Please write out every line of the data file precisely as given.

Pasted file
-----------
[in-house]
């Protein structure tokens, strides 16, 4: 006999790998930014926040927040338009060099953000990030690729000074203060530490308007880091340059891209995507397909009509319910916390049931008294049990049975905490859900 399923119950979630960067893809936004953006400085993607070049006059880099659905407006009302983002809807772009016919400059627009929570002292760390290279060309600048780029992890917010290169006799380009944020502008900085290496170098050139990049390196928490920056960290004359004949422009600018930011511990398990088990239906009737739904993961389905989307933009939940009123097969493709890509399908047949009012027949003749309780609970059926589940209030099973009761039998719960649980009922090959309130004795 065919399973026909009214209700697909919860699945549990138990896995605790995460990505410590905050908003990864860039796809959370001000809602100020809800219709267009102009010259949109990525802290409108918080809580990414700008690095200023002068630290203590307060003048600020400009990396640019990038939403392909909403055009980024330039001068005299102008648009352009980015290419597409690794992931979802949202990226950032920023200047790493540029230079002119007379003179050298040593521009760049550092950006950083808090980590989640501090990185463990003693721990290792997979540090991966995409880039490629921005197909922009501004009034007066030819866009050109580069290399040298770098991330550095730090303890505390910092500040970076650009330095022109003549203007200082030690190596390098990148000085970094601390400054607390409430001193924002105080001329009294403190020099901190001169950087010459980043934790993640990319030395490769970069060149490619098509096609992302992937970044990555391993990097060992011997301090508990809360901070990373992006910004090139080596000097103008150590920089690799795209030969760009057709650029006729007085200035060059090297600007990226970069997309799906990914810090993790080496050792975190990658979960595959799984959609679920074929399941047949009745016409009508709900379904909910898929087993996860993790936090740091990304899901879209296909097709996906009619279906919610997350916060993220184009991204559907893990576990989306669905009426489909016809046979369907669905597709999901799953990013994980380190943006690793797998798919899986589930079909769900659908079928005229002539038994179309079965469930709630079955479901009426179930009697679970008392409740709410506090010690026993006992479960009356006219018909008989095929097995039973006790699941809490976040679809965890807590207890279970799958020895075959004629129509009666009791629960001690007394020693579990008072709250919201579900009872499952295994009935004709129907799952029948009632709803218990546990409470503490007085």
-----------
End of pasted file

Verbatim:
[in-house]
């Protein structure tokens, strides 16, 4: 006999790998930014926040927040338009060099953000990030690729000074203060530490308007880091340059891209995507397909009509319910916390049931008294049990049975905490859900 399923119950979630960067893809936004953006400085993607070049006059880099659905407006009302983002809807772009016919400059627009929570002292760390290279060309600048780029992890917010290169006799380009944020502008900085290496170098050139990049390196928490920056960290004359004949422009600018930011511990398990088990239906009737739904993961389905989307933009939940009123097969493709890509399908047949009012027949003749309780609970059926589940209030099973009761039998719960649980009922090959309130004795 065919399973026909009214209700697909919860699945549990138990896995605790995460990505410590905050908003990864860039796809959370001000809602100020809800219709267009102009010259949109990525802290409108918080809580990414700008690095200023002068630290203590307060003048600020400009990396640019990038939403392909909403055009980024330039001068005299102008648009352009980015290419597409690794992931979802949202990226950032920023200047790493540029230079002119007379003179050298040593521009760049550092950006950083808090980590989640501090990185463990003693721990290792997979540090991966995409880039490629921005197909922009501004009034007066030819866009050109580069290399040298770098991330550095730090303890505390910092500040970076650009330095022109003549203007200082030690190596390098990148000085970094601390400054607390409430001193924002105080001329009294403190020099901190001169950087010459980043934790993640990319030395490769970069060149490619098509096609992302992937970044990555391993990097060992011997301090508990809360901070990373992006910004090139080596000097103008150590920089690799795209030969760009057709650029006729007085200035060059090297600007990226970069997309799906990914810090993790080496050792975190990658979960595959799984959609679920074929399941047949009745016409009508709900379904909910898929087993996860993790936090740091990304899901879209296909097709996906009619279906919610997350916060993220184009991204559907893990576990989306669905009426489909016809046979369907669905597709999901799953990013994980380190943006690793797998798919899986589930079909769900659908079928005229002539038994179309079965469930709630079955479901009426179930009697679970008392409740709410506090010690026993006992479960009356006219018909008989095929097995039973006790699941809490976040679809965890807590207890279970799958020895075959004629129509009666009791629960001690007394020693579990008072709250919201579900009872499952295994009935004709129907799952029948009632709803218990546990409470503490007085």